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German Chancellor Angela Merkel attends a digital discussion at the Chancellery in Berlin on May 7, 2021.

German Chancellor Angela Merkel attends a digital discussion at the Chancellery in Berlin on May 7, 2021. (Photo: Tobias Schwarz—Pool/Getty Images)

Big Pharma Stocks Rebound After Germany's Merkel Speaks Out Against Vaccine Patent Waiver

"By blocking wider vaccine production globally, the E.U., U.K., and a few other laggards are boosting pharma companies' profits while people are suffering and dying."

After plunging to session lows this week in the wake of the Biden administration's endorsement of a patent waiver for Covid-19 vaccines, pharmaceutical company stocks rebounded strongly on Thursday after German Chancellor Angela Merkel spoke out against the proposal, further complicating the hopes of reaching consensus support at the World Trade Organization.

"Yes, Trump is gone, but Merkel wants to continue his inhumane legacy"
—Andrew Stroehlein, Human Rights Watch

Merkel told reporters that she believes "production capacities and the high-quality standards" of current coronavirus vaccines are the factors limiting global vaccine supply, "not the patents"—dismissing the role that restrictive intellectual property protections have played in preventing manufacturers around the world from making generic alternatives.

"The protection of intellectual property is a source of innovation and it must remain so in the future," Merkel added, echoing a common talking point of the pharmaceutical lobby.

The German leader's comments sent shares of BioNTech—Pfizer's Germany-based vaccine partner and a beneficiary of massive public funding—soaring to session highs on Thursday, an indication that investors believe Merkel's public comments against the temporary waiver strike a significant blow to the proposal's chances of approval at the WTO.

"Yes, Trump is gone, but Merkel wants to continue his inhumane legacy," Andrew Stroehlein, European media director at Human Rights Watch, tweeted Thursday, referring to the former U.S. president's opposition to the waiver.

As Bloomberg reported following Merkel's remarks on the proposed Trade-Related Aspects of Intellectual Property Rights (TRIPS) waiver, "Shanghai Fosun Pharmaceutical Group Co., which has the rights to develop and market BioNTech SE's shot in China, advanced as much as 7% in Hong Kong after sinking 14% the previous day."

"The Covid-19 vaccines have been developed by scientists from all over the world, thanks to basic science supported by numerous governments," they continued. "It is only proper that the people of the world should reap the benefits."
—Joseph Stiglitz, Lori Wallach

"On Friday, AstraZeneca Plc. rose again in London, gaining 0.4%, while French developer Valneva SE jumped 5.1%. Among U.S.-listed companies, CureVac NV advanced 5.9% in German trading from its closing price in New York, Novavax Inc. rose 2.6%, BioNTech climbed 1.7%, and Pfizer Inc. was little changed."

Merkel is hardly the lone remaining opponent of the patent waiver, which was first introduced by India and South Africa in October and has since gained urgency as global coronavirus infections soar to new highs, with the largely unvaccinated populations of developing countries bearing the brunt of the surge.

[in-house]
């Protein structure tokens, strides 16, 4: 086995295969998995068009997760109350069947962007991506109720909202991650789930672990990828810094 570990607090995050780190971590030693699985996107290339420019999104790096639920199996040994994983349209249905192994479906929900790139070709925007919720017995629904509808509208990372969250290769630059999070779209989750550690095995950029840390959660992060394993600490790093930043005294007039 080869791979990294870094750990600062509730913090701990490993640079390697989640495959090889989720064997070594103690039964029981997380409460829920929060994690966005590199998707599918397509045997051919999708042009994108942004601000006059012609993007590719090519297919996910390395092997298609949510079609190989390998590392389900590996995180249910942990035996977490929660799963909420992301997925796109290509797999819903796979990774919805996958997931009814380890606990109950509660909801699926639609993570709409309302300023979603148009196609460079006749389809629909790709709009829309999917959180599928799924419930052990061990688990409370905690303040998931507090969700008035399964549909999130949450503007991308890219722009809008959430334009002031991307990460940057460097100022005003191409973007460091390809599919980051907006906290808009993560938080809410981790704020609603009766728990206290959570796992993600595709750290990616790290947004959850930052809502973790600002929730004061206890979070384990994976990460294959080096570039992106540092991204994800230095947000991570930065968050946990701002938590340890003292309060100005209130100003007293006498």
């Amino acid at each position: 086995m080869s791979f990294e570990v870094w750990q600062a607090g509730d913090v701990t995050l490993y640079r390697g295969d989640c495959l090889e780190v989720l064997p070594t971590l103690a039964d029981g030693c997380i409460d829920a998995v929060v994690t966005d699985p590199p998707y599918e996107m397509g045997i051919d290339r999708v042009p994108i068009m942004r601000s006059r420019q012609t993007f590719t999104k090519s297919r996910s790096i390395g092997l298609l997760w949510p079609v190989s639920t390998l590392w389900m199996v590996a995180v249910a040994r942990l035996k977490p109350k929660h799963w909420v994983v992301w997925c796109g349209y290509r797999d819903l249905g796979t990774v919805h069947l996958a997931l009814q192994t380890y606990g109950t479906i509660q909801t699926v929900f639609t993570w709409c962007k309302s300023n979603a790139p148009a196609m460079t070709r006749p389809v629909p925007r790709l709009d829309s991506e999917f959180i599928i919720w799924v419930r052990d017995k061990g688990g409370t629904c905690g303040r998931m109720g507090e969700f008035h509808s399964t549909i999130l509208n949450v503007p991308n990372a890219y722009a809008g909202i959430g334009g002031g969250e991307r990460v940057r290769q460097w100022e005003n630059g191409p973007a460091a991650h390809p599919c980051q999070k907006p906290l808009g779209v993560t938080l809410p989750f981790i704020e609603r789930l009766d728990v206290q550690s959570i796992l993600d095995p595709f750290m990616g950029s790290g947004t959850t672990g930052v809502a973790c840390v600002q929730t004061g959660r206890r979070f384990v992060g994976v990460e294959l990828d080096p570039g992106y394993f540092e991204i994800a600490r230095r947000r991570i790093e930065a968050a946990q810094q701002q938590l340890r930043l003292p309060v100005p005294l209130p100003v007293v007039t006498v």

While Australia, New Zealand, and France joined the U.S. in supporting the waiver on Thursday, much of the European Union, Canada, and other rich countries remain opposed despite broad public support for the measure.

According to a survey released earlier this week by a global coalition of public health advocacy groups, 70% of the people of G7 nations want their governments to require pharmaceutical companies to share key vaccine technology and know-how with the rest of the world.

"This is complete madness," Stroehlein said of the continued stonewalling by rich countries. "We're wasting time, when time only gives the virus more opportunities to kill us. By blocking wider vaccine production globally, the E.U., U.K., and a few other laggards are boosting pharma companies' profits while people are suffering and dying."

Jayati Ghosh, an economics professor at the University of Massachusetts Amherst, said in response to Merkel's comments Thursday that "none of these arguments against the TRIPS waiver stands scrutiny."

"It's time for Germans and other Europeans to put pressure on their governments to support the TRIPS waiver during the pandemic," Ghosh added.

Fueled by the U.S. endorsement, new momentum behind the patent waiver comes amid artificially scarce global vaccine supply that is intensifying concerns over the potential emergence and spread of vaccine-resistant variants—a scenario that could prolong the global pandemic and result in countless additional deaths.

Writing for Project Syndicate on Thursday, Nobel Prize-winning economist Joseph Stiglitz and Public Citizen's Lori Wallach noted that "vaccine production is currently nowhere close to delivering the 10-15 billion doses needed to stop the spread of the virus"—a shortage the pair attributed to "efforts by vaccine manufacturers to maintain their monopoly control and profits."

"As for-profit entities, pharmaceutical corporations are focused primarily on earnings, not global health," Stiglitz and Wallach wrote. "Their goal is simple: to maintain as much market power as they can for as long as possible in order to maximize profits. Under these circumstances, it is incumbent on governments to intervene more directly in solving the vaccine supply problem."

"The Covid-19 vaccines have been developed by scientists from all over the world, thanks to basic science supported by numerous governments," they continued. "It is only proper that the people of the world should reap the benefits. This is a matter of morality and self-interest. We must not let drug companies put profits ahead of lives."


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